Very Large Number of Birds May Be Killed
…by Open Pipes on Western Landscape says new study
Western Bluebirds and Nine Official State Birds among the Victims
(Washington, D.C., October 9, 2014)
Open pipes, widely used for a variety of purposes across the western U.S. landscape, have been reported as a “potentially very large” source of bird mortality, according to research by scientists at Los Alamos National Laboratory (LANL). The finding was part of a peer-reviewed study accepted for publication by the “Western North American Naturalist” and authored by Charles D. Hathcock and Jeanne M. Fair.
“Based on these preliminary findings … open bollards and pipes pose a potentially large-scale threat to birds, and research on the impacts of this threat, especially to cavity-nesting birds, should be encouraged and considered in management plans,” the scientists said.
The study looked at pipes in three circumstances and documented cases of the pipes causing bird deaths in northern New Mexico. In one study area, the scientists looked at a 25,303-acre site at LANL on the Pajarito Plateau on the eastern flanks of the Jemez Mountains. More than 100 uncapped, 4-inch open bollards (short posts) were examined. About 27, or more than 25 percent, of the open pipes contained dead birds. Also within LANL, the scientists looked at 88 open pipes used to anchor gates. These pipes had diameters of 3.5 inches or 4 inches, and 11 percent contained dead birds.
In the third scenario, the scientists conducted a preliminary assessment of open pipes on gates along a highway on federal land north of LANL; 14 percent of these open pipes contained dead birds. This gate configuration—with open pipes anchoring the gate on either side—is very common in the western United States.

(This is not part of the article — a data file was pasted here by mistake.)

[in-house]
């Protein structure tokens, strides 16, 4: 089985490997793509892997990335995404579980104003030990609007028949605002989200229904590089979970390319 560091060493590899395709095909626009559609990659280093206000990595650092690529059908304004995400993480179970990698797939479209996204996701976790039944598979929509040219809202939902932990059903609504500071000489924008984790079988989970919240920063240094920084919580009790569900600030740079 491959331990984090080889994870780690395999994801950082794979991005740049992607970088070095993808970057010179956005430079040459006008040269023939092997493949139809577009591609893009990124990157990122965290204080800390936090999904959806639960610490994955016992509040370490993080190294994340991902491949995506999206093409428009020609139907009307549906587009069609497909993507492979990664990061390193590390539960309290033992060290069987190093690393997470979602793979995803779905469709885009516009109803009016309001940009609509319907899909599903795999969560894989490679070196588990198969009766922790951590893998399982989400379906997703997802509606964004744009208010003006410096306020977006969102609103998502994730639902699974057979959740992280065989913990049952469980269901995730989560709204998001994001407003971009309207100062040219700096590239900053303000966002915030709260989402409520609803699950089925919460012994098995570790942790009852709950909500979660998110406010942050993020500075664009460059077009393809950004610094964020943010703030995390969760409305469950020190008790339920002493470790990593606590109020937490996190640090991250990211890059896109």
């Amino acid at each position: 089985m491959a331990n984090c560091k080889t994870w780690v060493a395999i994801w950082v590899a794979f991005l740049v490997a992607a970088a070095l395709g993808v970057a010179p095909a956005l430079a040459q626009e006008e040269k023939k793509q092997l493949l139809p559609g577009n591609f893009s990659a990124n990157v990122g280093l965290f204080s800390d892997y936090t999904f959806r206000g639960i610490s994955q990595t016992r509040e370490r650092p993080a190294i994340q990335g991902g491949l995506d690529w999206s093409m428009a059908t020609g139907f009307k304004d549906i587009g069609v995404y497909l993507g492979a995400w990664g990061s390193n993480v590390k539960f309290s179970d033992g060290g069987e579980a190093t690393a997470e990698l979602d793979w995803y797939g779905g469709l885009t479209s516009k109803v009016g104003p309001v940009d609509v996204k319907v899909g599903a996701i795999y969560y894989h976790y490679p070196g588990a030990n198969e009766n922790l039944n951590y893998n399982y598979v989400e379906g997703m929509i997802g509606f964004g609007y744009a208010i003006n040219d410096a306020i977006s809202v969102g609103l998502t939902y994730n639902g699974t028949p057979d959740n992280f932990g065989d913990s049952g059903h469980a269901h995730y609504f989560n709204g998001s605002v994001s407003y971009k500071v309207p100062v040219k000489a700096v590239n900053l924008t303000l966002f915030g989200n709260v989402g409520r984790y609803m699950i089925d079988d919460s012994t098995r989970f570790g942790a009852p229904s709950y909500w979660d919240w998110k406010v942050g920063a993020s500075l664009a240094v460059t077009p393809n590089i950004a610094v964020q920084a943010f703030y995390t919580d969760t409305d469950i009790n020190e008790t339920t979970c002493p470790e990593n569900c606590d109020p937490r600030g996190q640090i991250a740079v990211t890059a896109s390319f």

Western Bluebirds accounted for 61 percent of the identifiable affected bird species. Other species identified included: Ash-throated Flycatcher, Acorn Woodpecker, Spotted Towhee, House Finch, White-breasted Nuthatch, and Western Scrub-Jay.
“This study validates the concerns American Bird Conservancy has expressed to federal officials for several years,” said Steve Holmer, Senior Policy Advisor for ABC. “The Bureau of Land Management (BLM) continues to coordinate efforts to pull old mining stakes and the USDA Forest Service is fixing outhouse pipes that are trapping birds. But as this study shows, every open pipe may be a threat. Many existing pipes still need to be capped or removed, and new engineering and building standards are urgently needed by all land management agencies to prevent the use of open pipes in the future.”
While the study analyzed metal pipes used as gateposts, very similar plastic or PVC versions are also widely used to mark corners or boundaries on over 3.5 million mining claims administered by the BLM. Nevada has the most mining claims with almost 1.1 million, followed by Utah with 412,000, Wyoming with 313,000, California with about 311,000, and Colorado with about 285,000.
A 1993 Nevada law prohibited installation of deadly, uncapped or uncrimped pipes for marking the boundaries of mining claims that typically include such minerals as gold, silver, lead, copper, and zinc. However, the law did not require old pipes to be removed. A subsequent 2009 Nevada law made any claim still marked with open-ended pipe no longer valid. The legislature also included a citizen provision that became effective on November 1, 2013, which allows anyone to pull up open pipe markers and deposit them on the ground.
Federal officials have documented through surveys of installed pipes that a single PVC pipe in Nevada killed 26 birds and a single pipe in Oregon killed 32 birds. Small birds apparently see the opening of PVC pipes used to mark mining claims as a hollow suitable for roosting or nesting or possibly a place to gather to pool body heat during migration. The birds enter the holes, only to become trapped because the walls are too smooth and/or narrow to permit the birds to escape.
“BLM is to be commended for organizing pipe-pulling programs and increasing awareness of the issue with public outreach and wildlife training programs. Now the agency needs to deal with this issue on a larger scale and take preventative actions to end this unacceptable toll on western bird populations,” Holmer said.
Official state birds from at least nine western states have so far been killed by deadly mining claim markers: Cactus Wren (AZ), Mountain Bluebird (ID), Western Meadowlark (KS, MT, NE, ND, OR, WY), and Mountain Bluebird (NV).
9th October 2014